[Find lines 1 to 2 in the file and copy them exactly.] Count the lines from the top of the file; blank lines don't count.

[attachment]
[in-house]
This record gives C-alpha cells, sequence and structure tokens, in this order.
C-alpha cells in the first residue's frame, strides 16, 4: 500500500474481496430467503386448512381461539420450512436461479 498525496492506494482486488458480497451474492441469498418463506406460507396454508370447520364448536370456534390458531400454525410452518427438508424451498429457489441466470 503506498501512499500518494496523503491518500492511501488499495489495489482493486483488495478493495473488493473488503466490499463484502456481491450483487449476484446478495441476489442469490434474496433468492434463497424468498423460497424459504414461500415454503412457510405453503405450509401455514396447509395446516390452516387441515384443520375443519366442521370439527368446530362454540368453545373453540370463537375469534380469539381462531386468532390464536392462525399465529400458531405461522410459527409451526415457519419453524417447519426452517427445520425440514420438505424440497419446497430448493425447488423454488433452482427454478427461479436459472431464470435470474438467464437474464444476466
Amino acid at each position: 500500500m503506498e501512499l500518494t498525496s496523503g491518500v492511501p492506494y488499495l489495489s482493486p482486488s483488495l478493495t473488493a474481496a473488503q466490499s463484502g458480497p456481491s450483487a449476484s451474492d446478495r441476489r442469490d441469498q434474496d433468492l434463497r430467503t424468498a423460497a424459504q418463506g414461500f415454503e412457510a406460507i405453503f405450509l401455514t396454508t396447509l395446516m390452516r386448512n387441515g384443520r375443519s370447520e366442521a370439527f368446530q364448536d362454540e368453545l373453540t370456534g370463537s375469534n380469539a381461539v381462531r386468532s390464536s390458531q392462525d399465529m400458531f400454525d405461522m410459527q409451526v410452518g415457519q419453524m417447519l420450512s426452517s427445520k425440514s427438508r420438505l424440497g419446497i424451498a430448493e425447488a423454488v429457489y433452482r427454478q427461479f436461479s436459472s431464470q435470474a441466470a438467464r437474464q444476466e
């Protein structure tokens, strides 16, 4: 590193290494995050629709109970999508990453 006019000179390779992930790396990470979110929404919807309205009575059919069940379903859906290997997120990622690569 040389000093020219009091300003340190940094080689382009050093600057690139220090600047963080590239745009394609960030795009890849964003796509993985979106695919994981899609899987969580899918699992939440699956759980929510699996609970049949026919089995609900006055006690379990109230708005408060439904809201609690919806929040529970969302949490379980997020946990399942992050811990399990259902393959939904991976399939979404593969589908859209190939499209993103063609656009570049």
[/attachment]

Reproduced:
[in-house]
This record gives C-alpha cells, sequence and structure tokens, in this order.